I do not however, have any problem in identifying the reason underlying this semi-conscious legal crusade. Here, I refer to Derrida who stipulated that
    Semantic instability, irreducible trouble spots on the borders between concepts, indecision in the very concept of the border: all this must not only be analysed as a speculative disorder, a conceptual chaos or zone of passing turbulence in public or political language. We must also recognize here strategies and relations of force. The dominant power is the one that manages to impose and, thus, to legitimate, indeed to legalize (for it is always a question of law) on a national or world stage, the terminology and thus the interpretation that best suits it in a given situation.[2]
    What I do not understand is that whether anyone in those parliaments condemning the incidents of 1915  as genocide; or whether anyone in the community of distinguished scholars, judges and policy makers applying double-standards indicated above are aware of the impact of their concerted action? This leaves us, humble advocates of human rights in a country of 77 million people, in a very difficult position against religious fanatics and political extremists, who tend to a complete rejection of the international community. Something which might “prospect” to a shift in the political-legal position of Turkey in the International community, something which had happened in Iran some 30 years ago or who knows something which had happened in Germany after Versailles?..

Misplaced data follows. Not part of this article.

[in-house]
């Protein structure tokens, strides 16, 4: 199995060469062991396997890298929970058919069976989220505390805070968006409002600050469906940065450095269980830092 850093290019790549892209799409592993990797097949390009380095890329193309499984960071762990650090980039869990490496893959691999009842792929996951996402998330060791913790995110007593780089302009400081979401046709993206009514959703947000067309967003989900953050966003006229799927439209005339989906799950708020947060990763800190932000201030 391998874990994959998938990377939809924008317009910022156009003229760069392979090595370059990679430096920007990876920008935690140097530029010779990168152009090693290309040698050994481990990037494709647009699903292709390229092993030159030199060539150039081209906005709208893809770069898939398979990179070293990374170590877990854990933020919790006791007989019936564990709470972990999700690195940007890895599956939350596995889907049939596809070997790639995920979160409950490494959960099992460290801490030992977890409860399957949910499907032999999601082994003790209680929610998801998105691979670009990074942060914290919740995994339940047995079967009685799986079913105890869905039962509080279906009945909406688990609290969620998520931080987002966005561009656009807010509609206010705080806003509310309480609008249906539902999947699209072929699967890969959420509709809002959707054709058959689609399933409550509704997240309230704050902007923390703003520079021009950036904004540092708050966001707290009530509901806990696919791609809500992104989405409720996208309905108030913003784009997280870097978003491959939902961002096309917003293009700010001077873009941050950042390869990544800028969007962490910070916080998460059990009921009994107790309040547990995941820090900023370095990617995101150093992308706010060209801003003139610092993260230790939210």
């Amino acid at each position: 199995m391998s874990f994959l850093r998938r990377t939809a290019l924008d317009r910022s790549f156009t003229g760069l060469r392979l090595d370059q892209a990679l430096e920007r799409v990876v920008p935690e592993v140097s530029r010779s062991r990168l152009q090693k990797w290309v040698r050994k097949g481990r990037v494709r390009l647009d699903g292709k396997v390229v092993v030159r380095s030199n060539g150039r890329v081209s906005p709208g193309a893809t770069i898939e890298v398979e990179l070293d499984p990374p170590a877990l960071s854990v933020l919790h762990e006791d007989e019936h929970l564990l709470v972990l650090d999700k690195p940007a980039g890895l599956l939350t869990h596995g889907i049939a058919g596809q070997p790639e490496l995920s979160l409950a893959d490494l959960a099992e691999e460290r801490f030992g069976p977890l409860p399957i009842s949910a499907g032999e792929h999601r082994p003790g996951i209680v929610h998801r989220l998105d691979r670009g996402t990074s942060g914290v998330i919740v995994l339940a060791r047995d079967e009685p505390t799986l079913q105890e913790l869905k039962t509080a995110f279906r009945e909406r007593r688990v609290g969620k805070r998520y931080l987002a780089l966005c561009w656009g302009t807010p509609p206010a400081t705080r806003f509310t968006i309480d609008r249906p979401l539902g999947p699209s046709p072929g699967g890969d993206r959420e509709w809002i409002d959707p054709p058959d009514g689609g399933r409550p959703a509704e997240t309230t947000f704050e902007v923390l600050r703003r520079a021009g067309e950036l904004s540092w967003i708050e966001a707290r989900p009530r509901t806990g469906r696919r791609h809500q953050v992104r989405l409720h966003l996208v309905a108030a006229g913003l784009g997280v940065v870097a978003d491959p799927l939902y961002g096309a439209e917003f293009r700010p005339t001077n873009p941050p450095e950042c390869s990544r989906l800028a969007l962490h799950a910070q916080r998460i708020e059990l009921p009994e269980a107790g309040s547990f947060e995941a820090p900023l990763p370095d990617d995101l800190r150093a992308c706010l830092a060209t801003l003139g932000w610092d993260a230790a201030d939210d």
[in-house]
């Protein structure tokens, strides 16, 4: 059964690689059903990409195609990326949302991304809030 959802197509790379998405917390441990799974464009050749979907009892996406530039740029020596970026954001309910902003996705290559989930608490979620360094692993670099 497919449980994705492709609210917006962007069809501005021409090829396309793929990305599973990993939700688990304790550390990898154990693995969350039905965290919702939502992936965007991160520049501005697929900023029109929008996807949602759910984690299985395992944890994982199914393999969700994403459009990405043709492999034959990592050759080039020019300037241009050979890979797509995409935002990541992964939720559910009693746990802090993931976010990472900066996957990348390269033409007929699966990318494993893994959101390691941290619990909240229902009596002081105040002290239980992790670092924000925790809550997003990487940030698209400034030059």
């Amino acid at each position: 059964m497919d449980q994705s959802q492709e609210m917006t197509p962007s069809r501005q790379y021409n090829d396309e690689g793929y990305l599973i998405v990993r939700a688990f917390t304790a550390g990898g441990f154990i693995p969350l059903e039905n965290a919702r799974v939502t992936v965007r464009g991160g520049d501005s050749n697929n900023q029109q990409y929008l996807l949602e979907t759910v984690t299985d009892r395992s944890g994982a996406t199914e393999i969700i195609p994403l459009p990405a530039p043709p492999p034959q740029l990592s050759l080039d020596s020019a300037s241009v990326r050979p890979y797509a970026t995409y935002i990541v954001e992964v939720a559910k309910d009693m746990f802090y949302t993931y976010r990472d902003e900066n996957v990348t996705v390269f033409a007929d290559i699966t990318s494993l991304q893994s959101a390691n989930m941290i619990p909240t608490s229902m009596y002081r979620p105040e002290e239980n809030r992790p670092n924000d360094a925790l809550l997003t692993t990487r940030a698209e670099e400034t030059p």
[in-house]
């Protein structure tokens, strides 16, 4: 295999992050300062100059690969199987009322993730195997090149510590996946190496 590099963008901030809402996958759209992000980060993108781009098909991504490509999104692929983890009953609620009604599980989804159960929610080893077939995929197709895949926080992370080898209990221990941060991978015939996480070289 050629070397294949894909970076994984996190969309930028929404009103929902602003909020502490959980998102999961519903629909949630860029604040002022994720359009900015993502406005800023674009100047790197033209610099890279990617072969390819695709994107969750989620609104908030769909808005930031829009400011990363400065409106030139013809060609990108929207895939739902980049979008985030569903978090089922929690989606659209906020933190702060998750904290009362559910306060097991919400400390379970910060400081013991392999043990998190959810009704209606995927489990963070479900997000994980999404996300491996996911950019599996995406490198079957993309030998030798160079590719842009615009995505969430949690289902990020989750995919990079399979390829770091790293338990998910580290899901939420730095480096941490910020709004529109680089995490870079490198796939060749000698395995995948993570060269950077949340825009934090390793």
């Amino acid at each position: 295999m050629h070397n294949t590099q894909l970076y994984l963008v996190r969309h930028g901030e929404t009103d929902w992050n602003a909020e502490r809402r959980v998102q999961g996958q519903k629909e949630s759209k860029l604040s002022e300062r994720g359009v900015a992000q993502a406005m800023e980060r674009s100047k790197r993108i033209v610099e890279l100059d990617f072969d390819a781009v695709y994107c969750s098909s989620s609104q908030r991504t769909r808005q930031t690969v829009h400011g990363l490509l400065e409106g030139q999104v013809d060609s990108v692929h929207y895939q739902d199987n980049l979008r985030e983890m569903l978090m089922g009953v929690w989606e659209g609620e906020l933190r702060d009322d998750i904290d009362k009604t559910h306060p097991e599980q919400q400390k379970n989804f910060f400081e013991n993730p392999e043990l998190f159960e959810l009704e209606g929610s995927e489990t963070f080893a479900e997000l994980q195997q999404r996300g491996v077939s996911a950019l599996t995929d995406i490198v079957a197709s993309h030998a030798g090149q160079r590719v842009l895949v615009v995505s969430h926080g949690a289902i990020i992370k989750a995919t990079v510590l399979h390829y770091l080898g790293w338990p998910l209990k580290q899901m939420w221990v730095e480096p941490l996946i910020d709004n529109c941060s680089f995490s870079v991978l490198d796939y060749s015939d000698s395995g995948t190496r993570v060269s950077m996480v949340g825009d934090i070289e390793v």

I am afraid nothing in the present protest is capable of having any impact on this, but I simply intended to make the spectators aware of the background of “Persepolis” -while they will keep watching the movie from a safe distance-. After all, this is something difficult to find in Wikipedia since there are very few voices here which have the time, opportunity and awareness of the relevant legal situation to broadcast that in a platform lacking the gravity of a reference forum.
     
     
     

    [1] M. Jamnejad & m. Wood, ‘The Principle of Non-intervention’, (2009) LJIL 22-2, 345 at 377.

    [2] J. Derrida, quoted in G. Borradori, Philosophy in a Time of Terror: Dialogues with Jürgen Habermas and Jacques Derrida (2003), at 105.